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Children in custody: Figures show an increase in violence – The Justice Gap
WE ARE A MAGAZINE ABOUT LAW AND JUSTICE | AND THE DIFFERENCE BETWEEN THE TWO
August 14 2022
WE ARE A MAGAZINE ABOUT LAW AND JUSTICE | AND THE DIFFERENCE BETWEEN THE TWO

Children in custody: Figures show an increase in violence

Children in custody: Figures show an increase in violence

Photo by Andy Aitchison, www.prisonimage.org

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Unthinkable

Ministry of Justice statistics for 2014-2015, released recently, show that there has been a 32% increase in children in custody needing hospital treatment, following assault, self- harm or restraint incidents, which Article 39 reports HERE. Meanwhile, the Youth Justice Board’s statement following the release of these statistics focussed on the fact that 9% fewer children were entering the youth justice system than a year ago.

The release of these figures follows the Panorama documentary on the physical abuse of children by staff at Medway Secure Training Centre in Kent on 11 January 2016, of which Frances Crook of the Howard League for Penal Reform said: “Watching this programme made me cry. The deliberate cruelty against children was one of the most upsetting things I have seen in this country. Shocking also was the institutionalised fraud being perpetrated to cover up that abuse.”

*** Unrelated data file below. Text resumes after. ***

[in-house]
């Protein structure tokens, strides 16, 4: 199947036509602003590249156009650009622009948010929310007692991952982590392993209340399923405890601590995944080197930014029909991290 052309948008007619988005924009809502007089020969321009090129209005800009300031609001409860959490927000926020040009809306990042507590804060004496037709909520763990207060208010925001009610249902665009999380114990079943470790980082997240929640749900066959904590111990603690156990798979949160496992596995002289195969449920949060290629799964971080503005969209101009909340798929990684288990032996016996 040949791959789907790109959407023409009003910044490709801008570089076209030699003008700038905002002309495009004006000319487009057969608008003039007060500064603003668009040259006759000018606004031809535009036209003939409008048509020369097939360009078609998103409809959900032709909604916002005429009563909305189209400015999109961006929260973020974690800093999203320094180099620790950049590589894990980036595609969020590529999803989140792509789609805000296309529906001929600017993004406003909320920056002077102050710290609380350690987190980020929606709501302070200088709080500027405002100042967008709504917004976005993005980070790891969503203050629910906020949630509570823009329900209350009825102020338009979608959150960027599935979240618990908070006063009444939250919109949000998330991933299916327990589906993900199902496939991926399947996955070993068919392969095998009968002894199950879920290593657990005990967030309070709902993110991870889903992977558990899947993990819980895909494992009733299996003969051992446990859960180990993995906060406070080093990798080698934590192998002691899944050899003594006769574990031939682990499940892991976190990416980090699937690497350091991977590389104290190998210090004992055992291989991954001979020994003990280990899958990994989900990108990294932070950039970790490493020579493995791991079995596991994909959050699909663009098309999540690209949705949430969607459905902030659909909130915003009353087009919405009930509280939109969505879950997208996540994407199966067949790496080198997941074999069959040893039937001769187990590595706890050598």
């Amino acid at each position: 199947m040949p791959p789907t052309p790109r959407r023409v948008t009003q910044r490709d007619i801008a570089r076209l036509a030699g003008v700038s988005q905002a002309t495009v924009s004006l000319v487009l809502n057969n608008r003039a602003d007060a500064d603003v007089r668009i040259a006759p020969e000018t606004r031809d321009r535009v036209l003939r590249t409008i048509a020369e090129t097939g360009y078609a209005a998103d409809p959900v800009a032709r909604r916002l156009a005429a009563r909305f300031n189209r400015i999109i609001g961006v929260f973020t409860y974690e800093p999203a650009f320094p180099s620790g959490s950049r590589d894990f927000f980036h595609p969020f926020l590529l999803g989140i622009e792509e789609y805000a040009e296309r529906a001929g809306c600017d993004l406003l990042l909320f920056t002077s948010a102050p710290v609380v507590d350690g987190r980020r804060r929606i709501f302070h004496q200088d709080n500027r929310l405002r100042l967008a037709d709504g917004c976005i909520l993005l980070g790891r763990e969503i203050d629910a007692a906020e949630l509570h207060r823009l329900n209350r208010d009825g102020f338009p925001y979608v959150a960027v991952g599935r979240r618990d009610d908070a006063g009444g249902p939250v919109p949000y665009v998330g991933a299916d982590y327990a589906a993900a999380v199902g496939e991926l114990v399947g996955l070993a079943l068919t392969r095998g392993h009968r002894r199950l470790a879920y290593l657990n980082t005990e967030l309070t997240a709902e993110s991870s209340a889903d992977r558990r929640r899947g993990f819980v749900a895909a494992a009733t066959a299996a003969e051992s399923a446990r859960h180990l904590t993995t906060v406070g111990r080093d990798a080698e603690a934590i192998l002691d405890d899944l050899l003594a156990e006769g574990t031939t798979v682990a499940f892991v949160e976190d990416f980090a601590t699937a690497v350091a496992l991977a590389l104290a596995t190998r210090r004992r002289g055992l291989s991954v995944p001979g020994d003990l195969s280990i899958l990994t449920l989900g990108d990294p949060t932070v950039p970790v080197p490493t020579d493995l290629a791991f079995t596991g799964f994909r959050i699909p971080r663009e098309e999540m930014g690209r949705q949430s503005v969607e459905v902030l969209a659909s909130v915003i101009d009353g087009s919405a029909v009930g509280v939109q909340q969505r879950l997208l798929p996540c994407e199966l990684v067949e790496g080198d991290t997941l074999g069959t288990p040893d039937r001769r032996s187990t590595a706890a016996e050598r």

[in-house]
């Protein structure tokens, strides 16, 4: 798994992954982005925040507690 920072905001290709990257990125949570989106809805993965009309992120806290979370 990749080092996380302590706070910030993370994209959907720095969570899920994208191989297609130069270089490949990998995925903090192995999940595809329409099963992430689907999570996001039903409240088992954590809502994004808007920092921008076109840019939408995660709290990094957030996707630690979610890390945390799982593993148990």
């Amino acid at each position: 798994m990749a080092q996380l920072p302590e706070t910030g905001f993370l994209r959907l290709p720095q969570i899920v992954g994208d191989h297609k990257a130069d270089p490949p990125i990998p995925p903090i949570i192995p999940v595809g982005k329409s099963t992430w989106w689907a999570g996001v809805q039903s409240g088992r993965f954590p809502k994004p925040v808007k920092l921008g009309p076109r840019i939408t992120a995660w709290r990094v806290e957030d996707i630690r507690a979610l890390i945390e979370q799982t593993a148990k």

For the first time, the statistics released include uses of force as a result of using the “Minimising and Managing Physical Restraint System” (MMPR) on children in England and Wales, which has been introduced in five secure establishments, including Medway. This is described by the government, as being a technique of using non-physical, de-escalation techniques, before resorting to force to restrain a child. Despite the introduction of the MMPR system, it was only used in 58% of “use of force” incidents in the past year. In 36 incidents where MMPR was used, pain inducing techniques were used on children, which are described as being utilised where necessary to protect a child or others from an immediate risk of serious physical harm. Children’s “passive non-compliance” was a reason given by staff for using force in 423 cases.

There has been a substantial increase of the use of restraint on children, up 60% from the year ending March 2010 to end of 2015. 95% of injuries resulting from restraint are described as “minor”, whilst five children required hospital treatment after being restrained in that year. The statistics also show that physical restraint has been disproportionately used on the younger age group (10-14 years of age), females and young people who were of black, Asian or ethnic minorities.

The number of self-harm incidents has increased by 46% compared with the year ending March 2010. It is unclear whether the increase in self- harm incidents is related to the increase in restraint incidents.

Finally, there were 1,790 incidents of assaults where the victim was a child, and 31 children required hospital treatment following the assault.